“I am Yash Semlani—7 years old, a 2nd grader and a Cub Scout.  This is the second year that my brother, Jay Semlani, who is 4 years old, and I are doing the Lemonade Day program through TiE Young Entrepreneurs.  This year, we were so excited when Dad told us in March that TiE mentoring was starting early.  I came home from that session with many, many ideas in my head.

The next day, I sat with my mom and dad to read the Lemonade Day book and do the worksheets. When my mom asked me what my goal was, I quickly replied that I wanted to make a million dollars. My parents just smiled and said that was too much money and that I needed to set a reasonable, achievable goal. So I thought some more and said that I wanted to make a thousand dollars. My mom once again said that it was too much. I quickly asked, “Why?” So we did the math together and figured out that to make $1,000 at $2 a cup, I would have to sell 500 cups of lemonade. That was a lot!

On the way to school the next day, my mom asked me, “Why do you want to do the lemonade stand?”, and unlike last year where I just wanted a video game, this year my response was, “I want to help the kids at Texas Children’s Hospital.”  I was born at Texas Children’s, and I wanted to give back a little.

Instead of finding an investor, I decided to focus on pre-selling vouchers because it worked last year and made things more predictable.  However, this year we designed a voucher without a price that clearly showed my cause and what people would get, like lemonade, cookies, and raffle prizes where winners did not have to be present to win.  I was nervous to knock on doors and find out whether people would buy a $25 lemonade voucher to support my cause and help me reach my goal.

That evening after school, I sold 12 vouchers and made $300. Then another thought came to me – if people are buying one voucher, will they buy a two-pack? The next day, I stapled two vouchers together and offered the two-packs and made another $400 in half the time.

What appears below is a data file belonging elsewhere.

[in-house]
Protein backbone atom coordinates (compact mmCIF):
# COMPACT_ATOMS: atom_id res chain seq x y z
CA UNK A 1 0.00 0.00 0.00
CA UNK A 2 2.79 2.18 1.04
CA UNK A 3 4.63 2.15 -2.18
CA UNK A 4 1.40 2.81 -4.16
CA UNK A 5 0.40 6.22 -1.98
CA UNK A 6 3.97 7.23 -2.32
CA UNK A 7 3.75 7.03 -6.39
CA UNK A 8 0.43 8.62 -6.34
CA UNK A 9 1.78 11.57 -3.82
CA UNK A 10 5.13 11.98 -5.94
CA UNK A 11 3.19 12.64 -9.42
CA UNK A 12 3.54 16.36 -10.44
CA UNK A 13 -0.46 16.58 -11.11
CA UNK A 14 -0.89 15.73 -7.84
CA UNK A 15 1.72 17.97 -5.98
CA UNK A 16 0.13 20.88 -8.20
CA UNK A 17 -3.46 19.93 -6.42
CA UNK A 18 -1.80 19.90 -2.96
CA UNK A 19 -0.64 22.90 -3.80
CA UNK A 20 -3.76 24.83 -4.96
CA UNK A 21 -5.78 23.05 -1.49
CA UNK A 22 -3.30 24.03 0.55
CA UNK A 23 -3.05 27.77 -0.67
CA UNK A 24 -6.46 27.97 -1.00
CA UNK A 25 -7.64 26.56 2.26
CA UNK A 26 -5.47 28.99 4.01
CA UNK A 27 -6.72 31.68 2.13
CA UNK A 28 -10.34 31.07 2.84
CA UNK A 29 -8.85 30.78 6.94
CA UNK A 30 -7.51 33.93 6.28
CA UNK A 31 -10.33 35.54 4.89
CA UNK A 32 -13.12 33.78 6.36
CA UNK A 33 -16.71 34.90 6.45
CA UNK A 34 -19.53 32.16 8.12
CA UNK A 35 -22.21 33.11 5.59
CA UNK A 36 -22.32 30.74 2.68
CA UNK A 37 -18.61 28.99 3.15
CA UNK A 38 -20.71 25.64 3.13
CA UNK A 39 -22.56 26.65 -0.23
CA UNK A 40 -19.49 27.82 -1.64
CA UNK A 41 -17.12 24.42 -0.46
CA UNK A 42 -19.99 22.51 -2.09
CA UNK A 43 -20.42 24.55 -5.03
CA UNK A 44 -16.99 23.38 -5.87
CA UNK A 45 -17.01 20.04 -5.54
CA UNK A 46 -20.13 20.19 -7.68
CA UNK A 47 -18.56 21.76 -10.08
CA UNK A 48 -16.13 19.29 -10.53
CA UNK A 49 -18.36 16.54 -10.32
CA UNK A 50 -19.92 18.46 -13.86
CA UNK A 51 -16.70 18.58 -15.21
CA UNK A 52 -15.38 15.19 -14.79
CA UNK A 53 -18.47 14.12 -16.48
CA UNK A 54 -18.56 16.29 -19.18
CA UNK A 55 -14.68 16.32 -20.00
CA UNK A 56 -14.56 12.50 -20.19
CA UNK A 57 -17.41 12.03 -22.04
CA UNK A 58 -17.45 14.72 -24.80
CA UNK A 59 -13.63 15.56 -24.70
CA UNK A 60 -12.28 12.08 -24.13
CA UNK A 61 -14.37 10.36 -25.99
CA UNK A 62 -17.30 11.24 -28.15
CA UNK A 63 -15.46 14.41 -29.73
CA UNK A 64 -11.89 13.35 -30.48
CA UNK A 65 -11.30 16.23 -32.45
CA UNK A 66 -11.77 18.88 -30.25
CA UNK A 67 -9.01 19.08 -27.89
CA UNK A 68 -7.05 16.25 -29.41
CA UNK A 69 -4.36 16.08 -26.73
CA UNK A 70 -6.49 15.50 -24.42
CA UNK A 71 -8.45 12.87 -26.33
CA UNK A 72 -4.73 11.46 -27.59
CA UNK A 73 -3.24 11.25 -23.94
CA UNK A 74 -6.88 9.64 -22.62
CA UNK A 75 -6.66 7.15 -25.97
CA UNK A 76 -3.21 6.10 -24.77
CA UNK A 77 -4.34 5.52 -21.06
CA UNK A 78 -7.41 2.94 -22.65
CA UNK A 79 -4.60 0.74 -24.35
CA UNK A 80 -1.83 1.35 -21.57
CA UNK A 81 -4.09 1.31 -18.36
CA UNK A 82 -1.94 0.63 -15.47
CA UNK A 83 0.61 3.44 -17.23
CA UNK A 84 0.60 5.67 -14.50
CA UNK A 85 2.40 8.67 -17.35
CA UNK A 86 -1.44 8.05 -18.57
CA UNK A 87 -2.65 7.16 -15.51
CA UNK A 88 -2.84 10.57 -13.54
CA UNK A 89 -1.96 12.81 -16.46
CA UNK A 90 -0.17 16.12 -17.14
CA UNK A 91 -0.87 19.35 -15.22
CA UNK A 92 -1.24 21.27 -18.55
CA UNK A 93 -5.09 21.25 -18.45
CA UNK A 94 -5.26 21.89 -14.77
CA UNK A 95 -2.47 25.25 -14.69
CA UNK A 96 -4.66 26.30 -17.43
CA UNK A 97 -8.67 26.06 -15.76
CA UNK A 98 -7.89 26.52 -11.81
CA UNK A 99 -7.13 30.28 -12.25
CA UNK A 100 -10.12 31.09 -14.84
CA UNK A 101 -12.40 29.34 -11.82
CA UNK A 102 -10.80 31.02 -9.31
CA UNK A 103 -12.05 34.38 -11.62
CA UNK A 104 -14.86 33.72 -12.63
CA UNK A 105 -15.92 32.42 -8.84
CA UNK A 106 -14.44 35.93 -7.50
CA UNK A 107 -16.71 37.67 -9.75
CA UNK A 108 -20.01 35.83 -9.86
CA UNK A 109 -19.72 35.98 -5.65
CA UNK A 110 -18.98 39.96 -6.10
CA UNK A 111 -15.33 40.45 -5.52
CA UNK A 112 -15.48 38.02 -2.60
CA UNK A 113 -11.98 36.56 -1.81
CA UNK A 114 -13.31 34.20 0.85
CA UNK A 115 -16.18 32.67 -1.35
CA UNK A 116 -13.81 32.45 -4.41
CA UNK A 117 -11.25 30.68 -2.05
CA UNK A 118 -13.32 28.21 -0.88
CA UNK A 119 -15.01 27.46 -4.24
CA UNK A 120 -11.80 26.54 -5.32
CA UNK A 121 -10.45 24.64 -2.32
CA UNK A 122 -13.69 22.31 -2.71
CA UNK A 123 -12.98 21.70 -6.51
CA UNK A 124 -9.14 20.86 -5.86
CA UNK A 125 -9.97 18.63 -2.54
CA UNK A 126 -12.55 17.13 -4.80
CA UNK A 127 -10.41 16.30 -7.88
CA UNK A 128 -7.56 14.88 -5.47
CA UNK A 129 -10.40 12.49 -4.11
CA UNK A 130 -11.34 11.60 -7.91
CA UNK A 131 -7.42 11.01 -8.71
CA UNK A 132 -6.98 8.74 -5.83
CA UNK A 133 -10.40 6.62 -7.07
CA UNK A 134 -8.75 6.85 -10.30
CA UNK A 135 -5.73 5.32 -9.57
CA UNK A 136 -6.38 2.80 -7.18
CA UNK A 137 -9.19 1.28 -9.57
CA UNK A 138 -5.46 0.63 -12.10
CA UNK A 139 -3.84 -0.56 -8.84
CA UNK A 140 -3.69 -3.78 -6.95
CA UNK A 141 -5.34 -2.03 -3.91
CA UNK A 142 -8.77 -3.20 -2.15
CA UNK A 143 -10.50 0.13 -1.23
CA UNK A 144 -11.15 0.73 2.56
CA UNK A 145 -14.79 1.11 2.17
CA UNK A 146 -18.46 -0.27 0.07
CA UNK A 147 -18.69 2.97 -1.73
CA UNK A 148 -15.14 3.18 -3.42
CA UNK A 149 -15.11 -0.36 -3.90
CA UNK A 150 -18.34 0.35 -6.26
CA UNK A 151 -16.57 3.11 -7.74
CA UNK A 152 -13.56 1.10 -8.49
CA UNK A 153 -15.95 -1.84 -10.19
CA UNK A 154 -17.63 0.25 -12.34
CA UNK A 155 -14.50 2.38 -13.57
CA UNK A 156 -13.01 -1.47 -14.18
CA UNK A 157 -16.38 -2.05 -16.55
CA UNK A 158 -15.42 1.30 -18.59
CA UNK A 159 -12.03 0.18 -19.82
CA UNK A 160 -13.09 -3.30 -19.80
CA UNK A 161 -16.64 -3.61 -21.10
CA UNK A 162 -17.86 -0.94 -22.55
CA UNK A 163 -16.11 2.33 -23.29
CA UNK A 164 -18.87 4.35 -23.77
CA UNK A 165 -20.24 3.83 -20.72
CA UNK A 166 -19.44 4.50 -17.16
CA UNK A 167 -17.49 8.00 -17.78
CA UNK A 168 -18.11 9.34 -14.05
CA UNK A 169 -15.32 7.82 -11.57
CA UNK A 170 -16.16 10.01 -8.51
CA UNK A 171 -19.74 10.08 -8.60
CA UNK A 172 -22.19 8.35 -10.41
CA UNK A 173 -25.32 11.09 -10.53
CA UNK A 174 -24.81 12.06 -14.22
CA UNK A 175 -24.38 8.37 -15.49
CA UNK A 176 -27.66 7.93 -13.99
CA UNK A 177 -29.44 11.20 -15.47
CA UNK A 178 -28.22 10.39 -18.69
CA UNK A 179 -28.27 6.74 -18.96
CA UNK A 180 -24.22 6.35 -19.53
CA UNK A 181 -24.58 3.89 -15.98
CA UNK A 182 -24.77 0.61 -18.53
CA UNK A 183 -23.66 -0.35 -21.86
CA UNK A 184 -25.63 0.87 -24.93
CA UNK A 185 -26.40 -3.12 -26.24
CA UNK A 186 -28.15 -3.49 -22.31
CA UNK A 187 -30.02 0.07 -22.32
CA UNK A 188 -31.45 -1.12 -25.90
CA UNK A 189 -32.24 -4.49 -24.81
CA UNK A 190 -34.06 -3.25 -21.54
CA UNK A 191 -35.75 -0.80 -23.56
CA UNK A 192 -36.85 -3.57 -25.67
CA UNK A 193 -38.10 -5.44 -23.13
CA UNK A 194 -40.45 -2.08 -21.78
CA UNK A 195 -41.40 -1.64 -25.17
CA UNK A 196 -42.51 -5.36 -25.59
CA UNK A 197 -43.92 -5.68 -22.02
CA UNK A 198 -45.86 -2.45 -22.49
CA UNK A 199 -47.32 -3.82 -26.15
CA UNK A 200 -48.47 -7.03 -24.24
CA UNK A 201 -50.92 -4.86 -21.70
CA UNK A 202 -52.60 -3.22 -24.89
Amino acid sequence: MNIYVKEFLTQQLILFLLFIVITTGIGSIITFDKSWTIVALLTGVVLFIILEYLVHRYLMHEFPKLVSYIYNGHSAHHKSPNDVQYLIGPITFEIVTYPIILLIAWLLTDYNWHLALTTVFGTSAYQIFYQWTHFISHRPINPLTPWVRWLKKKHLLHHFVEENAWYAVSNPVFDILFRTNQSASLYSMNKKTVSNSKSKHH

Hearing how excited I was about the work, one of my friends, Ananya, asked if she could join me in my lemonade stand. Now we increased our goal to $3,000 and felt confident that we could make it happen.

Ananya, Jay and I recorded our pledge, and our parents posted in online so we could spread the word faster and get people to buy online too using a credit card. I also spoke to several local businesses, who donated boxed lunches and more raffle prizes so we would not have to spend money on food and could increase our profit.

This year, we had four original lemonade recipes and sold 30 gallons of lemonade, 3 dozen cookies, and 300 pre-packed lunches donated from McDonald’s, Boudreaux’s, Russo’s, Papa John’s, Red Dot and more. We had a water slide, a snow cone machine and 15 raffle prizes that were also donated. We had sales of over $5,000 and profits of over $4,500.

My dad asked me what I learned from this experience. There were so many things, and I couldn’t really decide, but I liked something my mom said. She said she loved that every time she put a hurdle in my path and thought that I would stop or think smaller, I instead thought of a way around it. She said what has really helped me reach my goal and pass it is that I believed I wanted to make a difference and that people saw this and they wanted to help me too. I like that lesson. I believe I’m going to start earlier and try harder next year to meet my original goal of a million dollars, and maybe Mom will help me by putting some more hurdles in my path.

Dad says my customers really got value for their money and are sure to return next year. If you couldn’t make it this year, do come next year and help me reach my goal to make a difference, one cup at a time.” --Yash Semlani

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